In an emotional post race interview, Degenkolb dedicated the win to a deceased friend. Struggling to stay composed, he said, “I’m so happy to dedicate this win to one of my best friends, he passed away last winter… this was really something for him. Everybody said I’m done, after this accident, and I said no, I’m not done. I have to make one big victory for this guy.” Still dusty and sweat streaked from the cobbles, Degenkolb turned right around and thanked his team, saying on Instagram, “This is a win of the whole Trek-Segafredo team. A great day for all of us.”

      Trek-Segafredo teammate Jasper Stuyven took 6th, grabbing Peter Sagan’s wheel in the final sprint and finishing strong. Another Rudy Project athlete sporting the special edition Tralyx Fade, Andre Greipel of Lotto-Soudal, took 8th.

      “The Tour this year is on a whole other level,” said Chris Lupo, Director of Sports Marketing for Rudy Project North America. “And this was an amazing day for Rudy Project.  With three riders out of the top ten wearing the Tralyx Fade, we couldn’t be prouder to be supporting world class teams like Trek-Segafredo, Lotto-Soudal, and Team Bahrain-Merida.”

      Rudy Project introduced a limited edition Tralyx Fade color to celebrate the three teams wearing the award-winning Tralyx in the peloton. The white and red frames feature an RP Optics Multilaser Orange lens, ideal for increased contrast and reducing eye fatigue. The Fade color also comes in a Gold/Blue with Multilaser Ice lenses, and a Yellow Fluo/Green Fluo with an RP Optics Mutilaser Blue lens.

      All photos courtesy of Bettini Photo.

      Project Podium renamed to PODIUM ONE

      Project Podium renamed to PODIUM ONE

      Rudy Project’s Age Group Racer Rewards Program Undergoes Name Change

      Rudy Project is announcing that they are revising the name of their age group winner rewards program, formerly known as ‘Project Podium,’ to simply ‘Podium One.’

      “In order to prevent confusion between our age grouper rewards program and USA Triathlon’s new men’s elite development program based at Arizona State University, also titled Project Podium, we’ve elected to alter the name of our program,” said Paul Craig, Co-Founder and Co-CEO of Rudy Project North America. “We value our relationship with USA Triathlon, and look forward to partnering with them to better promote the Podium One rewards program and ensure the best are rewarded with the best.  The name also created some confusion with some Age Group winners assuming all three podium spots would receive gear -in reality it’s just the winners of each age group in eligible sanctioned races of 140.6 miles or longer.”

      Podium One is an initiative that rewards North America’s fastest age group triathletes with award-winning Rudy Project performance eyewear and helmets.  Age group racers that take first in their age group in any eligible ultra-distance sanctioned triathlon in the United States and Canada can earn a free, top-of-the-line Rudy Project Boost 01 road aero helmet and a pair of Tralyx sunglasses. Athletes must be a permanent resident of the USA or Canada in order to qualify. For a complete list of program rules please visit www.rudyprojectna.com/podium-one.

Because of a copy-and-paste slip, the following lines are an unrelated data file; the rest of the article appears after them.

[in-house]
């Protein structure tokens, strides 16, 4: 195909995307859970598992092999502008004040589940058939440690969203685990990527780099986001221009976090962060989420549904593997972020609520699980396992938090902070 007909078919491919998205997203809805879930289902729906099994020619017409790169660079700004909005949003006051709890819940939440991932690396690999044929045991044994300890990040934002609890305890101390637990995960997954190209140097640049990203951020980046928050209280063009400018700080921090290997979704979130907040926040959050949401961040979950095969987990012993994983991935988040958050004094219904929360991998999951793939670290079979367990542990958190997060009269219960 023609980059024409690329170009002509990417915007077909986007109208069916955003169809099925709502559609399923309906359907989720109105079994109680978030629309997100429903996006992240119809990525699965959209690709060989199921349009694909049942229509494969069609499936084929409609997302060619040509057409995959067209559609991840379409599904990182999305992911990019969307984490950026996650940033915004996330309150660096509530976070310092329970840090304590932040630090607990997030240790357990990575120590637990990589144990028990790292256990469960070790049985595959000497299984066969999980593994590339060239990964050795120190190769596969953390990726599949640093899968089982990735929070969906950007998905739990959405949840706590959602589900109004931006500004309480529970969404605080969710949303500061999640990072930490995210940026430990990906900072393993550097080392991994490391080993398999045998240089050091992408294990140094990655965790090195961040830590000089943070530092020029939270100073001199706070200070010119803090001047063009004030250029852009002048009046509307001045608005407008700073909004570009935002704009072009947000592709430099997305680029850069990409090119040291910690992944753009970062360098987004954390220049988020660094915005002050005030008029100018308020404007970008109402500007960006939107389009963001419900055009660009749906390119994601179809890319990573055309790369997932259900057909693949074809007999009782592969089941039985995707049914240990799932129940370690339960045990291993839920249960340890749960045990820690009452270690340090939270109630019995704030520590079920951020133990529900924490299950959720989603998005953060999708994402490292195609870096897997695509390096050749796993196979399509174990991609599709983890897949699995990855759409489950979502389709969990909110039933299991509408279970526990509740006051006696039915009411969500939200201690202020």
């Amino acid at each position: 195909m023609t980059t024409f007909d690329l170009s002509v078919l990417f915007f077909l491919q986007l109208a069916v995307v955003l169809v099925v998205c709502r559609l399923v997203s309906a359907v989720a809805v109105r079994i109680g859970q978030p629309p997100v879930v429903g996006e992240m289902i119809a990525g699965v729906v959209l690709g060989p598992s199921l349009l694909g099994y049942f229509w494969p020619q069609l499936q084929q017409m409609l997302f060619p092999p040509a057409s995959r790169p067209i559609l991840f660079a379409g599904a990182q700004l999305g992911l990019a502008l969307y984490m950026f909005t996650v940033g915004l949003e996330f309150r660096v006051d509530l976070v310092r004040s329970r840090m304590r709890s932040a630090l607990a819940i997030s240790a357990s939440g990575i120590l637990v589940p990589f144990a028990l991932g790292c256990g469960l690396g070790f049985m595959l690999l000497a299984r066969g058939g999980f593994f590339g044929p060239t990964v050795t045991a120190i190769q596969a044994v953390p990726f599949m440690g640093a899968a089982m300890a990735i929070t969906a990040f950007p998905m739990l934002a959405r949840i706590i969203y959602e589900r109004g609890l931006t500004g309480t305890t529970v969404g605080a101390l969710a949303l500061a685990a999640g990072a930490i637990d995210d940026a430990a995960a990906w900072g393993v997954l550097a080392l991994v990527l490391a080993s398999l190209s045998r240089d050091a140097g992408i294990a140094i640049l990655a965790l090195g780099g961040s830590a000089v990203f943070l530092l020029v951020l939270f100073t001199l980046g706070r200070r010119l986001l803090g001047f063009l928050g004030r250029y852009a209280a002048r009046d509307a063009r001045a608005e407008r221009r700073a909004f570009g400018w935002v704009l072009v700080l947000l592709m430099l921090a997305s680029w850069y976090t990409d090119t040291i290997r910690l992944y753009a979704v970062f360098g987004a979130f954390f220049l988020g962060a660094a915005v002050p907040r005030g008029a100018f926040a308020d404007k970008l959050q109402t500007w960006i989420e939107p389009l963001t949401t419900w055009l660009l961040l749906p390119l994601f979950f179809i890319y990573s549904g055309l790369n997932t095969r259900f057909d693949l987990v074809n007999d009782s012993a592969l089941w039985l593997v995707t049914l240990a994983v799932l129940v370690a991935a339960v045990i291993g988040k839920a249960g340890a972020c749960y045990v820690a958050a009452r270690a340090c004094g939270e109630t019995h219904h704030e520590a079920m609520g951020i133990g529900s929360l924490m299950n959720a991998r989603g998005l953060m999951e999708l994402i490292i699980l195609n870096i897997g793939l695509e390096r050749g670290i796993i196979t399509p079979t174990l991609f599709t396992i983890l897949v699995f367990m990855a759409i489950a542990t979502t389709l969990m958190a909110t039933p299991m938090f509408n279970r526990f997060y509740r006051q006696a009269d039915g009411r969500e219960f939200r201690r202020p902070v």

“A significant percentage of our most engaged members compete in ultra-distance triathlons,” said Chuck Menke, Chief Marketing Officer for USA Triathlon. “We believe these athletes will jump at the chance to qualify for Podium One rewards, and we’re throwing our full support behind the program and our partner, Rudy Project.”

      Rudy Project North America and USA Triathlon have a long-standing relationship that spans almost two decades. As the Official Helmet and Eyewear of USA Triathlon, Rudy Project promotes helmet and eye safety, as well as product education, to USA Triathlon’s annual membership of over 140,000 triathletes. Rudy Project also provides performance-elevating gear to athletes on the USA Triathlon National Team and the USA Paratriathlon National team.

      Such support doesn’t go unnoticed by USA Triathlon’s membership – in results released last year from a member survey Rudy Project helmets were ranked the top-rated helmet in terms of quality. More than 90% of survey takers wearing, training, and racing in Rudy Project helmets rated them a 4 or 5 (Very Good, Excellent).  The findings underscore the Italian brand’s reputation as the #1 Helmet at Kona for the past 7 years running. Rudy Project’s performance sunglasses came in a close second with 83 percent of respondents rating the quality of Rudy Project’s sunglasses a 4 or above out of 5. Among the survey’s 14,786 respondents, Rudy Project received the highest rating overall out of 20 helmet brands. The nearest competitor lagged 15 percentage points behind, with only 75% of wearers rating it 4 or above.

      “It’s that kind of feedback from athletes that goes to show how popular a program like Podium One will be with USA Triathlon’s membership and beyond,” said Craig. “Our helmets are aerodynamically engineered, race-tested by tens of thousands of athletes all over the world, and that produces a product that we’re incredibly proud of.  We’ve launched Podium One, because we simply want the best racing in the best and reward the time, energy and dedication needed to win an age group in an ultra-distance triathlon.”